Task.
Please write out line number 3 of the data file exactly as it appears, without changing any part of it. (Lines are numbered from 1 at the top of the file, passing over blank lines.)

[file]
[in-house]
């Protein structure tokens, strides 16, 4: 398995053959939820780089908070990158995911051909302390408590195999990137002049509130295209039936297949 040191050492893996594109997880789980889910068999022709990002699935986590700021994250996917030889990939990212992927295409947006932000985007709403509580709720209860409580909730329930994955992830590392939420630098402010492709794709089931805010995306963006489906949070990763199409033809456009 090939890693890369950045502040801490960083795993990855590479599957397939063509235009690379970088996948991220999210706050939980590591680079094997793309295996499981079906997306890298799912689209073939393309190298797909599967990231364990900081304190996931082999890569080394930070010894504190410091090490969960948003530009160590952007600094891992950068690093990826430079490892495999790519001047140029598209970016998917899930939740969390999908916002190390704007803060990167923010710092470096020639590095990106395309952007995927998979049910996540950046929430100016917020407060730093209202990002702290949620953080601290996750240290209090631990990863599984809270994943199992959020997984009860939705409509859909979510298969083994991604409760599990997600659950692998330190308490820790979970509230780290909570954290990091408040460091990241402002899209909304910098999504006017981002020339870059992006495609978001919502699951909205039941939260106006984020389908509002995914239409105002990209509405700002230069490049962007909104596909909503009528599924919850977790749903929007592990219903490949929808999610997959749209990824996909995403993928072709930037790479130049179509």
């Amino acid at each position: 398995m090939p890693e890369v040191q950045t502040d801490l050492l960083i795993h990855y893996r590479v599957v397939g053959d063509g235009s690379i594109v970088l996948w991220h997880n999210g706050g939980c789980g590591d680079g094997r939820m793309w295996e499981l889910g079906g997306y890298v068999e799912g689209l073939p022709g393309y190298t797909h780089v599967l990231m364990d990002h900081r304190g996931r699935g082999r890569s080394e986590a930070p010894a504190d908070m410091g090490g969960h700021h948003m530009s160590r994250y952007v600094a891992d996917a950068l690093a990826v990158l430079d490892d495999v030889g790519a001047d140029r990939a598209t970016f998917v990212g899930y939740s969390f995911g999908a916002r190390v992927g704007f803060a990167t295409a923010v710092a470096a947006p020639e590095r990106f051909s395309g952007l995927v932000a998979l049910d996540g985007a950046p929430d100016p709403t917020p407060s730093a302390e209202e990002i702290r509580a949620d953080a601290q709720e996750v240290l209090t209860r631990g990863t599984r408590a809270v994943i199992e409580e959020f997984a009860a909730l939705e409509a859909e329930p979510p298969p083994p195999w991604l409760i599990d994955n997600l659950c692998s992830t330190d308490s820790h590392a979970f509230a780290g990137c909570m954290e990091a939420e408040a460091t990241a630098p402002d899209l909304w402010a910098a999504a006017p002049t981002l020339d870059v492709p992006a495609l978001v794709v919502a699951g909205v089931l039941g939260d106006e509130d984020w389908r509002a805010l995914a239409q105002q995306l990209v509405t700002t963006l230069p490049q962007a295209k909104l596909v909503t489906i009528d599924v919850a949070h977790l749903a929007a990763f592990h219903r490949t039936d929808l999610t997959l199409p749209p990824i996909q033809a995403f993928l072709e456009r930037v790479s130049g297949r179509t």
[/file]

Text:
């Amino acid at each position: 398995m090939p890693e890369v040191q950045t502040d801490l050492l960083i795993h990855y893996r590479v599957v397939g053959d063509g235009s690379i594109v970088l996948w991220h997880n999210g706050g939980c789980g590591d680079g094997r939820m793309w295996e499981l889910g079906g997306y890298v068999e799912g689209l073939p022709g393309y190298t797909h780089v599967l990231m364990d990002h900081r304190g996931r699935g082999r890569s080394e986590a930070p010894a504190d908070m410091g090490g969960h700021h948003m530009s160590r994250y952007v600094a891992d996917a950068l690093a990826v990158l430079d490892d495999v030889g790519a001047d140029r990939a598209t970016f998917v990212g899930y939740s969390f995911g999908a916002r190390v992927g704007f803060a990167t295409a923010v710092a470096a947006p020639e590095r990106f051909s395309g952007l995927v932000a998979l049910d996540g985007a950046p929430d100016p709403t917020p407060s730093a302390e209202e990002i702290r509580a949620d953080a601290q709720e996750v240290l209090t209860r631990g990863t599984r408590a809270v994943i199992e409580e959020f997984a009860a909730l939705e409509a859909e329930p979510p298969p083994p195999w991604l409760i599990d994955n997600l659950c692998s992830t330190d308490s820790h590392a979970f509230a780290g990137c909570m954290e990091a939420e408040a460091t990241a630098p402002d899209l909304w402010a910098a999504a006017p002049t981002l020339d870059v492709p992006a495609l978001v794709v919502a699951g909205v089931l039941g939260d106006e509130d984020w389908r509002a805010l995914a239409q105002q995306l990209v509405t700002t963006l230069p490049q962007a295209k909104l596909v909503t489906i009528d599924v919850a949070h977790l749903a929007a990763f592990h219903r490949t039936d929808l999610t997959l199409p749209p990824i996909q033809a995403f993928l072709e456009r930037v790479s130049g297949r179509t």